Korean automaker Kia is conducting a safety recall of nearly 380,000 vehicles in the U.S. due to concerns of potential engine fires, according to a letter published by the National Highway Traffic Safety Administration.
Why it matters: The recall comes after the NHTSA opened an investigation in 2019 into Kia and Hyundai engine fires. In November 2020, the agency announced that it was fining the automakers $137 million for not recalling cars with potentially faulty engines quickly enough, according to the AP.
Get market news worthy of your time with Axios Markets. Subscribe for free.
Details: Kia noted that the specific models affected are the 2017-2021 Sportage and Cadenza, and that the potential for a hydraulic electronic control unit (HECU) to short-circuit increased the risk of engine fire — though the exact cause of the problem is unknown.
Kia maintains that there have been "no known reported fires, crashes or injuries related to this condition."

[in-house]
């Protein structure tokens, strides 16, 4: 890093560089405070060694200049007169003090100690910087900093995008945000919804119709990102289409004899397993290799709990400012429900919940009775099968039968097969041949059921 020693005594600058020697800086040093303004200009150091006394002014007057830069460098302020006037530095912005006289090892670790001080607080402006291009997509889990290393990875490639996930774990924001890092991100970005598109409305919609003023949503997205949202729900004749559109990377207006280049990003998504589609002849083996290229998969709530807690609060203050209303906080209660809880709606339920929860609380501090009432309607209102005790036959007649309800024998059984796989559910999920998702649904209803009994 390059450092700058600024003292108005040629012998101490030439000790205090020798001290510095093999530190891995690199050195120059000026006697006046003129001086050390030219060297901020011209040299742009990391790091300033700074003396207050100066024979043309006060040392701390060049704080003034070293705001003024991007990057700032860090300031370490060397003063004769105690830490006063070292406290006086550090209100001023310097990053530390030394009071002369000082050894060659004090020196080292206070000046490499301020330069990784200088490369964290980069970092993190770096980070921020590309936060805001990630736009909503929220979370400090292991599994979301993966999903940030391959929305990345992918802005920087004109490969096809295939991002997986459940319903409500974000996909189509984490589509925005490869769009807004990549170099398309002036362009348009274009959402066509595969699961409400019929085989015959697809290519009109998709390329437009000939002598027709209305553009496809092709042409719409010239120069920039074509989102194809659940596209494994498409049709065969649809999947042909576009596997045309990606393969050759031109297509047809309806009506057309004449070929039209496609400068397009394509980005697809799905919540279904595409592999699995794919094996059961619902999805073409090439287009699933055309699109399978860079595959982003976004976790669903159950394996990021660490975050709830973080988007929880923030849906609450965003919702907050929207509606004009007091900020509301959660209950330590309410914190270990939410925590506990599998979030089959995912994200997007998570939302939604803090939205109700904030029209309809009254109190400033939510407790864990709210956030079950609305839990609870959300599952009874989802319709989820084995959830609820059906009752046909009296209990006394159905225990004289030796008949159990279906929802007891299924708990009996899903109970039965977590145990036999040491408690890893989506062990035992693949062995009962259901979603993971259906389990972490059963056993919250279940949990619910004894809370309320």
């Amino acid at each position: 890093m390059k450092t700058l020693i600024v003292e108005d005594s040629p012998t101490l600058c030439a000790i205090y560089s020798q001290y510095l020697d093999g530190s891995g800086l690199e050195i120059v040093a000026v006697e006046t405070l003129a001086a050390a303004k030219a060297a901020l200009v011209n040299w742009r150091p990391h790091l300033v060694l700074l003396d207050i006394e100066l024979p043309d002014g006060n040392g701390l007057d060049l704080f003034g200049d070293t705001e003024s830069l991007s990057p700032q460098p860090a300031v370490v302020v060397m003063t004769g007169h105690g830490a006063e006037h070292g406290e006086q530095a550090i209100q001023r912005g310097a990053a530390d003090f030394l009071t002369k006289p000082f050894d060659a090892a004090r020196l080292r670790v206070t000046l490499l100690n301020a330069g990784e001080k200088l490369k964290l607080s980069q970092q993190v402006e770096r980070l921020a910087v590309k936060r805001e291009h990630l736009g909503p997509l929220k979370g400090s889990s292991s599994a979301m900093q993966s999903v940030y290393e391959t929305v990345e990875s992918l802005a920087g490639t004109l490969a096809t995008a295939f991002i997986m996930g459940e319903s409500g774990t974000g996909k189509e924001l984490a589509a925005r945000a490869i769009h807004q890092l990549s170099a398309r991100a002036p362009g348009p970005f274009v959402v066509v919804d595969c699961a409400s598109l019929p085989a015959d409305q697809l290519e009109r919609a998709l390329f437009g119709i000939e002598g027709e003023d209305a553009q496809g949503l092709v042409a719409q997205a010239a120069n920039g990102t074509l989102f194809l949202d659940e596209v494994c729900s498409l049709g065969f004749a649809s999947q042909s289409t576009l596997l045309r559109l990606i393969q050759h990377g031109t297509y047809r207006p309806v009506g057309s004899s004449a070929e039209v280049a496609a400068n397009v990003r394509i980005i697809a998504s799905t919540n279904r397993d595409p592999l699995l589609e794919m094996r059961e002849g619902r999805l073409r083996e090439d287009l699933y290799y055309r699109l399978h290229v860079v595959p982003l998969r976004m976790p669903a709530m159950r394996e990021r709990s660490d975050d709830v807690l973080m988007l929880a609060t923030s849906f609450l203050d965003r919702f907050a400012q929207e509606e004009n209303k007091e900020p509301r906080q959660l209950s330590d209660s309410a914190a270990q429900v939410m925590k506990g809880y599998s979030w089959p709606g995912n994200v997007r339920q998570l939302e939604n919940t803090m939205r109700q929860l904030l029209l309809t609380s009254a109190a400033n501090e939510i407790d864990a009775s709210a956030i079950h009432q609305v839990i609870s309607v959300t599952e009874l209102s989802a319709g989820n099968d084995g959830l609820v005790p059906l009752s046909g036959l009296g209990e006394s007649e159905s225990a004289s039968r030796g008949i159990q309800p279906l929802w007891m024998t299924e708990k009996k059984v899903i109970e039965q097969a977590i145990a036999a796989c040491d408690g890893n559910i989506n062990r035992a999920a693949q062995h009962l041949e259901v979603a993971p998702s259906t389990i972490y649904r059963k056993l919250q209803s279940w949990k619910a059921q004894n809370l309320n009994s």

The safety recall report on the NHTSA website noted that some owners could see warning lights on their cars' dashboards, as well as a burning odor and smoke from the engine compartment.
"As a precautionary measure, Kia is instructing owners to park their vehicles outdoors and away from other vehicles or structures until the recall repair has been completed," the report added.
What's next: The recall is expected to begin at the end of April, and Kia will notify owners and conduct repairs for free.
Like this article? Get more from Axios and subscribe to Axios Markets for free.